Anyhow, the above is mostly redundant because most gays will not tell you they are *** anyway. The majority of them don't want to deal with the situation of being eye-balled and talked about negatively behind their backs. Furthermore, I am quite sure none of them are going to check you out or try and pick you up. They are more likely to ignore your heterosexual *** in favor of finding another *** man/woman, someone that they can likely get together with and play tummy sticks, or lay some carpet.

You are not special, you are just a random dude, if "Tom" hasn't been checking you out for the last X years, Tom isn't going to start checking you out now, just because he is allowed to say if he is *** or not. Nothing is going to change, gays are in the military now, they will be in the future, they have seen you naked, you have seen them naked, and will continue to do so for most of your time left.

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#318 Dec 28 2010 at 11:32 AM Rating: Excellent
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That's okay provided Alma isn't saddled with the crippling knowledge that they might be ***.
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#319 Dec 28 2010 at 11:34 AM Rating: Decent
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His best bet is to just not leave his room, anyone could be ***, he may as well just lock himself up alone, because at least he knows for sure i he is *** or not. Cut off all ties with the world because a dude might check out your package.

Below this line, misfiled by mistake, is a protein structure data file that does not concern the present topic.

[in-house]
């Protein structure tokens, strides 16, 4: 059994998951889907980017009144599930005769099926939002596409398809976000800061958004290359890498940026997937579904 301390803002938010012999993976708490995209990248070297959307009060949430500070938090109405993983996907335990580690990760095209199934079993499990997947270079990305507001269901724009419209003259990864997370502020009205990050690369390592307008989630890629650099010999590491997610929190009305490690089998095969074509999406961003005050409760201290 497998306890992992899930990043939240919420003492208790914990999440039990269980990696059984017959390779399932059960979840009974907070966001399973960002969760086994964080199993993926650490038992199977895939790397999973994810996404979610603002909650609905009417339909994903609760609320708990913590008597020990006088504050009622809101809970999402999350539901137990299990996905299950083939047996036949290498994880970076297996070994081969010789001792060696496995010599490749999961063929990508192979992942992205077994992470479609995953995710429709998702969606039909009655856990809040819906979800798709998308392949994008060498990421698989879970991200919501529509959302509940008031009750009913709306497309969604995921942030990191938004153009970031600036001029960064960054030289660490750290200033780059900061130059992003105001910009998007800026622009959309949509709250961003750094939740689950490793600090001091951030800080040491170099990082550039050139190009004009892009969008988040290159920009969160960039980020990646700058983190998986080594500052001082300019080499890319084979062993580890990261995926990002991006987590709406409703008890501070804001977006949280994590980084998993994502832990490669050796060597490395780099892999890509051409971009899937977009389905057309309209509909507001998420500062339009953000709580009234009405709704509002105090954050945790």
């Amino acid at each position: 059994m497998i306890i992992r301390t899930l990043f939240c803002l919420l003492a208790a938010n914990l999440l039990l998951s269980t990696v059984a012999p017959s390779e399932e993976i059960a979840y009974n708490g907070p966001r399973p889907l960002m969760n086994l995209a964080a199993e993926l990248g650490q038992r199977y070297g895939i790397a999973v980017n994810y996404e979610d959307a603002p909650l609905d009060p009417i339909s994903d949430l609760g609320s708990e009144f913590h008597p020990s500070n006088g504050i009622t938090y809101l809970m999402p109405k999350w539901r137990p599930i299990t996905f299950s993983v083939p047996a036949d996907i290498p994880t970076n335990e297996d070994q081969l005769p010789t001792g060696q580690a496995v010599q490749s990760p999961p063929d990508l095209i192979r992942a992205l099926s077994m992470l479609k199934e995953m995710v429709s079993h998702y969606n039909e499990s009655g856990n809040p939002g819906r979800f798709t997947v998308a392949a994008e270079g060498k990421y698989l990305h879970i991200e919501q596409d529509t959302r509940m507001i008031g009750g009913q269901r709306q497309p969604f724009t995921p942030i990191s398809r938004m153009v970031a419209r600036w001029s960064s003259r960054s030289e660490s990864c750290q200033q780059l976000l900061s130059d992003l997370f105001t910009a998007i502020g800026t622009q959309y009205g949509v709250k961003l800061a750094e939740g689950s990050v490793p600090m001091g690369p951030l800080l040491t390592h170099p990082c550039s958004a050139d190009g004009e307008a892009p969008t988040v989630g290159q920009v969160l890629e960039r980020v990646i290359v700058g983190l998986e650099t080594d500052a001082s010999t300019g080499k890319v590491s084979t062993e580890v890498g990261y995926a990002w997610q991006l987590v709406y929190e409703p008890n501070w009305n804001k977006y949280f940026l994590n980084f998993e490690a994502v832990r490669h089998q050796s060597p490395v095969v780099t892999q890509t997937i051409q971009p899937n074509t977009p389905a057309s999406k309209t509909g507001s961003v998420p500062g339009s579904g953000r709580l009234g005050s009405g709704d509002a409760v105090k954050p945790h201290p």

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#320Almalieque, Posted: Dec 28 2010 at 12:21 PM, Rating: Sub-Default, (Expand Post) My whole point to you all is that people can have legitimate reasons for not wanting to shower or room with homosexuals and not be a homophobe and those reasons are the same exact reasons why women prefer not to do the very same activities with men. Hypocrites, such as yourself, only accept it for one scenario but not for the other, claiming people are "homophobes". At the same time, you don't call women "heterophobes"... so why is that? What's the difference? No one has yet stated the difference.
#321 Dec 28 2010 at 12:32 PM Rating: Excellent
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Almalieque wrote:


If I dressed up as a woman and entered the woman's locker room, the women in there wouldn't care. Why? because they would think I was a woman.


You must be some kind of girlie-man if you think you could pull that off.
#322 Dec 28 2010 at 12:36 PM Rating: Excellent
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My whole point to you all is that people can have legitimate reasons for not wanting to shower or room with homosexuals and not be a homophobe and those reasons are the same exact reasons why women prefer not to do the very same activities with men.
So what are those reasons, and why are they the same as the ones between men and women?
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#323 Dec 28 2010 at 12:36 PM Rating: Excellent
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Almalieque wrote:
I don't think you understand the argument here or just slow on the uptake.

I don't think you understand it. I get what you want to be the argument but it's irrelevant.

Quote:
Like I mentioned in the last DADT thread, sodomy and homosexuality is punishable under UCMJ

Currently. Given that the UCMJ will be changed with the repeal of DADT, that's pretty irrelevant as well, at least until the new rules are released by the Dept. of Defense.

You're still failing to make an argument.
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#324 Dec 28 2010 at 12:44 PM Rating: Good